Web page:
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Last minute lady

Home made baking ingredients

I really hate artificial anything, especially knowing what we all know now about the effects overly processed foods have on our bodies.  We also know how much better fresh food tastes-think about fresh from the farm, hormone-free milk in glass bottles as opposed to non-organic milk in plastic jugs from the grocery store.  The low fat organic, antibiotic and hormone-free milk tastes so rich and creamy, it’s better than store bought whole milk.  It’s also sweet and fuller-flavored. I also always like to look for the more economical way of doing things and ones that don’t involve tin cans.

Alas, I decided this weekend to make a few things on my own, starting with Vanilla Extract. This couldn’t be easier.  I had some rum on hand that is 80 proof, but I know you could use other alcohol as well, including bourbon or vodka. I had bought whole vanilla beans not too long ago and they sat in my cupboard because I was too intimidated to use them and they were so expensive that I thought I had to save them for a really special recipe, one where I wanted to see the vanilla bean seeds floating around.  They sat for months until I realized they’d also be perfect for making extract.  In my case, I scraped out the insides of the bean pods and saved it for an ice cream recipe.  I took the pods and stuck them in a mason jar and covered it with rum.  I did use an anejo rum but not a dark or flavored rum as I want the extract to be overpowered by the vanilla, not the alcohol flavor.  It will now sit in a dark place in my kitchen cupboard for the next 6-8 weeks but I will certainly check on it often.  Why do this?  The beans cost me maybe $10-$12 and the alcohol (I used 1/2 a bottle) cost me $10.  So for around $20 I have home made vanilla extract in the amount that would have easily cost me $30 or more. Note, you can make almond extract the same way-throw some raw almonds into a jar and cover with vodka.  Wasn’t that easy?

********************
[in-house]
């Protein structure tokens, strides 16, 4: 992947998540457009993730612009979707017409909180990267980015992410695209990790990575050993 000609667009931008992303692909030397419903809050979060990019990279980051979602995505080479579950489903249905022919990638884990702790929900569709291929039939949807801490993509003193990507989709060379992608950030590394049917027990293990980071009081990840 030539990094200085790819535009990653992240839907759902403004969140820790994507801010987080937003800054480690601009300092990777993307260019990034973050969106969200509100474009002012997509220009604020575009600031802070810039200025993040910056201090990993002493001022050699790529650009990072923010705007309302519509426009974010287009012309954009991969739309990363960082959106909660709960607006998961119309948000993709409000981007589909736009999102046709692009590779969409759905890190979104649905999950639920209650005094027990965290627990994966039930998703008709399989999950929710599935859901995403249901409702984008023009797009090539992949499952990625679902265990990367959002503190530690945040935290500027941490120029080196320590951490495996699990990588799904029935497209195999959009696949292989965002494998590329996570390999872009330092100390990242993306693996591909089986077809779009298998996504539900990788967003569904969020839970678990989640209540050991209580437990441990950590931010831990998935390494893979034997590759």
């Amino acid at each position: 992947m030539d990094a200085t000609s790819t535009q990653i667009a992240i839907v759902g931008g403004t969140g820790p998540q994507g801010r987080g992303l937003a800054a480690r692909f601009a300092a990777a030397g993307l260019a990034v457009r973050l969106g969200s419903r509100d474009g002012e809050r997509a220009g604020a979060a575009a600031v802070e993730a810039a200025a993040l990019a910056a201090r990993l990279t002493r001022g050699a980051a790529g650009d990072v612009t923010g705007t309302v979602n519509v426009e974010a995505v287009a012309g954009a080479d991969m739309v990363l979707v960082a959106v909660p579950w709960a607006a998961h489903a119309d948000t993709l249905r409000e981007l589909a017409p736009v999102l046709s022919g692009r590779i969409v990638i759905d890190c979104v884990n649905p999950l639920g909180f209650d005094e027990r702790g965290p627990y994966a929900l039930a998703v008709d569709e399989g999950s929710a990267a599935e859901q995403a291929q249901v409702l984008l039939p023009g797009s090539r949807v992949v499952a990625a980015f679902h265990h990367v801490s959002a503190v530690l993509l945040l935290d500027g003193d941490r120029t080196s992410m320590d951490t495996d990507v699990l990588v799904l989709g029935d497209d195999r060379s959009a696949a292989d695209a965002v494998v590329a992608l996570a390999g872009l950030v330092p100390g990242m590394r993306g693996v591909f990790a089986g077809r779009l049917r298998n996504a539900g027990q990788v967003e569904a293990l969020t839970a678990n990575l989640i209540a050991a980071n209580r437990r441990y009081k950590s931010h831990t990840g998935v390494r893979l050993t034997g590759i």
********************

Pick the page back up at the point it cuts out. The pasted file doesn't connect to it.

Next up, Condensed Milk.  I love condensed milk and sweetened condensed milk, but really?  How hard could this be to make, I wondered.  Not hard at all as it turns out.  So once again, you can start with your own choice of milk, I like to use whole but you don’t have to by any means.  You simmer it on the stove until it reduces by half.  Most recipes you will find on the internet use powdered milk (no idea why), sugar and margarine or butter.  I can not find any need for the margarine or butter, although some say it helps thicken it and I suspect it just makes the ingredient that much richer and more delicious.  But I chose to left it out of my experiment.  I also left off the sugar because I don’t understand why the milk has to be sweetened when you could just add sugar or whatever sweetener you choose to your recipe.  Of course I had these grand visions of making so much condensed milk that I wouldn’t need to buy any ever again, but the truth is, it only keeps for about a week so you really should just make this as needed.  Some love the sweetened version as a nice addition to their morning coffee or tea, which I think is just brilliant.  But in my simple experiment, to be used for baking, I started with the basic but could see adding vanilla, cinnamon, or other things.

Here are a few other quick ingredient ideas, good to know because you may not have these on hand all the time.

Baking Powder

Combine 1 teaspoon baking soda, 2 teaspoons cream of tartar and 1 teaspoon of corn starch.  The cornstarch is important because it helps keep everything from clumping and keeps the mixture dry, which is important.  You know how they say cooking is intuitive but baking is scientific?  This is what they mean. Baking powder starts working when it is wet, which should be when you combine it with your wet batter.  Both baking soda and baking powder are leavening agents, but they work differently-soda neutralizes acids in recipes that have things like citrus or vinegar, but also works to leaven when heated.  Baking powder works when wet.  Here’s a really helpful page about these two ingredients on the Joy of Baking.